No, I don’t believe in God. I thought YOU did. Well, heck. Now what?

We’re born to sanity. We instinctively feel that things should be reasonable. That it should all MAKE SENSE.

Most of us, as we grow to adulthood, at least TRY to be sane and sensible. But we all know we share the world with some crazy-ass others.

In my view, the biggest reason for rampant craziness in the world is religion. Religion is not only mistaken about basic facts of reality, it sets up a social field of acceptance to casual lies, deliberate falsehoods, even malicious acts, by both the priestly and the pious.

Churches TEACH falsehoods, and they garb themselves in the appearance of the highest good as they do it.

Deliberately denied the tools that would help them critique church claims, credulous followers are set up to become victims of all the other liars and con men … who often don the same mantle of goodness. It creates an entire society where lies are easy, even expected, and where all manner of inglorious acts can be defended, because nobody really knows what’s right, what’s just, what’s good.

But even deeply immersed in the inner workings of churches, there are those who find they want sanity. Discovering eventually that they are too reasonable to believe, they reach the point where they either sacrifice honesty as the price of keeping their jobs and positions, or they quietly leave the career.

More than a decade into the new atheist movement, though, outspoken atheists have created a field of acceptance to non-belief great enough that it has lowered the barrier to admitting loss of faith, even to those IN the faith.

Church Pastors Become Atheists

More than 200 church leaders across the country now say they no longer believe in God, including a Houston-area pastor who was one of the first to publicly announce his decision.

Mike Aus, who was pastor at Theophilus church in Katy, Texas, went so far as to make an announcement on TV about his loss of faith, during an appearance on MSNBC’s Up With Chris Hayes Sunday morning show.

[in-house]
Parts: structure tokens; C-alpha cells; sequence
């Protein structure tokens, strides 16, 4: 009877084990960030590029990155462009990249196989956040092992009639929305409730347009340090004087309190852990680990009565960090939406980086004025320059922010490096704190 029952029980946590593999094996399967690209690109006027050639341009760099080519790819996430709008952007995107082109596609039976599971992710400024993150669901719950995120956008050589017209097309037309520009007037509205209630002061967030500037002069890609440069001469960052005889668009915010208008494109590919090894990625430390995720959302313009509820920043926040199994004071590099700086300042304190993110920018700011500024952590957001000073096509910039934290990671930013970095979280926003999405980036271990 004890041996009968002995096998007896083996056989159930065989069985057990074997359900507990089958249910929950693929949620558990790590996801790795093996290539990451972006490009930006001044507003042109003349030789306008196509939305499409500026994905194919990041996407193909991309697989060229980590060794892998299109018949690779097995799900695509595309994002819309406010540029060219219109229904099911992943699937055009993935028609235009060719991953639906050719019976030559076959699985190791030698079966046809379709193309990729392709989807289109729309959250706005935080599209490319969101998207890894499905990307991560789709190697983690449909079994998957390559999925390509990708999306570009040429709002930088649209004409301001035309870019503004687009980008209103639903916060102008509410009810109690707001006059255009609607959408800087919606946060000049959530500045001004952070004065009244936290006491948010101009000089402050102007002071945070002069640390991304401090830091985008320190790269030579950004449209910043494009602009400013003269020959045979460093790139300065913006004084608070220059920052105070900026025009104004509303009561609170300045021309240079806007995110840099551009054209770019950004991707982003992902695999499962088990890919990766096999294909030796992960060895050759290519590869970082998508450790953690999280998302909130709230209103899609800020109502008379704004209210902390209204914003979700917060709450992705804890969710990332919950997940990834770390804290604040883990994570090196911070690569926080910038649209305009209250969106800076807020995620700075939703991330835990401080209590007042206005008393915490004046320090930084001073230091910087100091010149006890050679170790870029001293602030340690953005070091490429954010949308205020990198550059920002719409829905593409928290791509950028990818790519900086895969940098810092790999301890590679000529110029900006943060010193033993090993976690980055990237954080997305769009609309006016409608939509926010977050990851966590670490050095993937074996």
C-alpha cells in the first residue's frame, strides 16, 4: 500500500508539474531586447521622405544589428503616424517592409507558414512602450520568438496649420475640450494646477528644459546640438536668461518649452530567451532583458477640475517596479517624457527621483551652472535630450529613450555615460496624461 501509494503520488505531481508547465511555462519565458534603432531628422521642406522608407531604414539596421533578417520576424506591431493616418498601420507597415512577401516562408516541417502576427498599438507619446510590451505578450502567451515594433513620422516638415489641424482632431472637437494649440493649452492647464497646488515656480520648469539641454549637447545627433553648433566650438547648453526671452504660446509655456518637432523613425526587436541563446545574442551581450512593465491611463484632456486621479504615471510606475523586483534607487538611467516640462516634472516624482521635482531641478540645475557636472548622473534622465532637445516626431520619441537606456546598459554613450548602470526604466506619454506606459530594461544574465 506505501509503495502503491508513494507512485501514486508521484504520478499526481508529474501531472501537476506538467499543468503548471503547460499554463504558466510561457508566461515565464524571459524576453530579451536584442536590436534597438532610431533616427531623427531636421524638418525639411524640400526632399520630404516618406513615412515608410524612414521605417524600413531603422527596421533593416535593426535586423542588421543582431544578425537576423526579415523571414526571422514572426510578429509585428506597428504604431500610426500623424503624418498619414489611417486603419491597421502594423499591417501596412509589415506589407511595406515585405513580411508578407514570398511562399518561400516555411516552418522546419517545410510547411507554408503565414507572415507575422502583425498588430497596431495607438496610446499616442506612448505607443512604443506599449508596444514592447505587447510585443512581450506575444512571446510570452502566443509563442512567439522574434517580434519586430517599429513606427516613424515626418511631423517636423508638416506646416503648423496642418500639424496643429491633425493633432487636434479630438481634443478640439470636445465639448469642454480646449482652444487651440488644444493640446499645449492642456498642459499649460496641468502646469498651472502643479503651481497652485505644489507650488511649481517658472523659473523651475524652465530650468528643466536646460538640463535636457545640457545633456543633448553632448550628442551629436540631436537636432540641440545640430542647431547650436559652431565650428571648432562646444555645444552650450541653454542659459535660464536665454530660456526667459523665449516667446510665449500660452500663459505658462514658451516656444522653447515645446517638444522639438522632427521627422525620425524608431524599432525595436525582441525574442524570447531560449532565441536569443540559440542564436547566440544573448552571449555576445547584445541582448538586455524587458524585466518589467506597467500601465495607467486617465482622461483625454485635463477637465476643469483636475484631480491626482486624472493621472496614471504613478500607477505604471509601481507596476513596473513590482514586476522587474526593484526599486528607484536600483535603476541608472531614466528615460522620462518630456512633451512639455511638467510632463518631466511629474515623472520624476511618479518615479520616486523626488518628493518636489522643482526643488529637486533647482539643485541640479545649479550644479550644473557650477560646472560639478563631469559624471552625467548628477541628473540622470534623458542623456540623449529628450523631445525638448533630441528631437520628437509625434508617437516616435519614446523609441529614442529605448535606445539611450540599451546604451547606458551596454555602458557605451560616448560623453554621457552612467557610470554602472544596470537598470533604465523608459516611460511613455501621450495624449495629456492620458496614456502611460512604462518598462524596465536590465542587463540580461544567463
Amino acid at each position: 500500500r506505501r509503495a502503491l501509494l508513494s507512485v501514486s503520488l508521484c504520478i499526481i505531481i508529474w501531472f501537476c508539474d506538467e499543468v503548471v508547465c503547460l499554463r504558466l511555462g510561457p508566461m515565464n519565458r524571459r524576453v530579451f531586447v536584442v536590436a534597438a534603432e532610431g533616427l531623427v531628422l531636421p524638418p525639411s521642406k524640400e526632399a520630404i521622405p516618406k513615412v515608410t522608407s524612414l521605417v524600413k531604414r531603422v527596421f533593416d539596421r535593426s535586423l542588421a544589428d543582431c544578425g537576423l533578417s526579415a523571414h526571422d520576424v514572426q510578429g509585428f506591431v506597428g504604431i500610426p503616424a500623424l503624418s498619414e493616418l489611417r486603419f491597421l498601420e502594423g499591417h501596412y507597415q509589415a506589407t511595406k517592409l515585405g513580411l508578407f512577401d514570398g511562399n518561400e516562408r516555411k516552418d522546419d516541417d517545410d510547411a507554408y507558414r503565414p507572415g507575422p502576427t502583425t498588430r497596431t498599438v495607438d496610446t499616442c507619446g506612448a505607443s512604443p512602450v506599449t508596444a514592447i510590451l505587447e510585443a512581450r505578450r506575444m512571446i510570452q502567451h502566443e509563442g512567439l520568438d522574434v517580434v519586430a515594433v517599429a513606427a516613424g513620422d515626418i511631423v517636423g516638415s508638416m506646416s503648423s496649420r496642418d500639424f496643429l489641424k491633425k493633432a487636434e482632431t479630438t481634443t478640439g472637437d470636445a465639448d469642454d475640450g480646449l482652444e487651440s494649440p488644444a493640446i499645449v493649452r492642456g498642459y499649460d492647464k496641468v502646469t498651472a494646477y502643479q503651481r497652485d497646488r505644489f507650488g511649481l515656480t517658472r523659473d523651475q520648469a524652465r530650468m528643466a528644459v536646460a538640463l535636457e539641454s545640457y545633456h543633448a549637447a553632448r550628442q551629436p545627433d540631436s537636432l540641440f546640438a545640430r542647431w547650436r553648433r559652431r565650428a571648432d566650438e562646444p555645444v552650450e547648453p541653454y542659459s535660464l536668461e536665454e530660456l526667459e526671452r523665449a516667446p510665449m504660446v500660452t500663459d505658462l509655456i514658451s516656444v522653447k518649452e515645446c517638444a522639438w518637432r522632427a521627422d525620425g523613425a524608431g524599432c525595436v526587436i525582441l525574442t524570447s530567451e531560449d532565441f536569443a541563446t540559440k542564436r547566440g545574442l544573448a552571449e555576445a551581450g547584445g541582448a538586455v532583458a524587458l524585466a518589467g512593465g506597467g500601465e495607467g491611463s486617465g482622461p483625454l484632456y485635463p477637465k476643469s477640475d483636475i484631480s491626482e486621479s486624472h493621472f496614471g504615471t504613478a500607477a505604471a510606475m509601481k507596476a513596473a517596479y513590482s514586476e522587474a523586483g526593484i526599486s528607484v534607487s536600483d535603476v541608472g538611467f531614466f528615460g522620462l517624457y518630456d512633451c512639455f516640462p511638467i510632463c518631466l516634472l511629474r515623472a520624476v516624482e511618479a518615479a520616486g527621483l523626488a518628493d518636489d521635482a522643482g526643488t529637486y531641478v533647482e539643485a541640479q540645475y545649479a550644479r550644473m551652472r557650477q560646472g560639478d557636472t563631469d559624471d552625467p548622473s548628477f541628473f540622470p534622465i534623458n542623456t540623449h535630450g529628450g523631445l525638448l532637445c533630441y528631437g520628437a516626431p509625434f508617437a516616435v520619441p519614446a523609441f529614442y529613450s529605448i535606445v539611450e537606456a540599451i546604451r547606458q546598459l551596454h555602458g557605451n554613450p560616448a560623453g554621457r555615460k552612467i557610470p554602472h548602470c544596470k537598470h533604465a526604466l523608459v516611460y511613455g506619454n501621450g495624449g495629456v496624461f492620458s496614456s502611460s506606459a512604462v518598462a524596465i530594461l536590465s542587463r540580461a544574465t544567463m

Aus was a long-time Lutheran pastor at churches in the Houston area, but now he said he no longer believes in the message he had been preaching for almost 20 years.

“As I started to jettison the beliefs, I came to realize fairly recently there wasn’t a whole lot left,” Aus said.

The effect was immediate on his church with about 80 members. Weeks after his announcement, the church dissolved. Members [...] said their pastor’s complete change in faith was devastating.

I’m just wondering what happens when hundreds of millions of church members realize they’re not alone in wondering what the heck it is they’re doing, and why. Why they never “felt the presence of God,” or why prayer never felt real to them.

It starts to look like we’re building up to that point.

 

 

  • Jeff See

    This is encouraging. The only bad part, is the amount of damage the existence of religion in our current (U.S.) political system has been able to bring. While initially damaging to society, the faults of such damage show fruit early, and are easily remedied, once those affected are removed from office.

  • Wayne Siemund

    The Clergy Project offers a soft landing to preachers when they wake up, but the parishioners need someone to be there to help with the fallout.
    Even something as a simple as a pamphlet that explains the event and where they can get answers to their questions. (hopefully leading to their deconversion).


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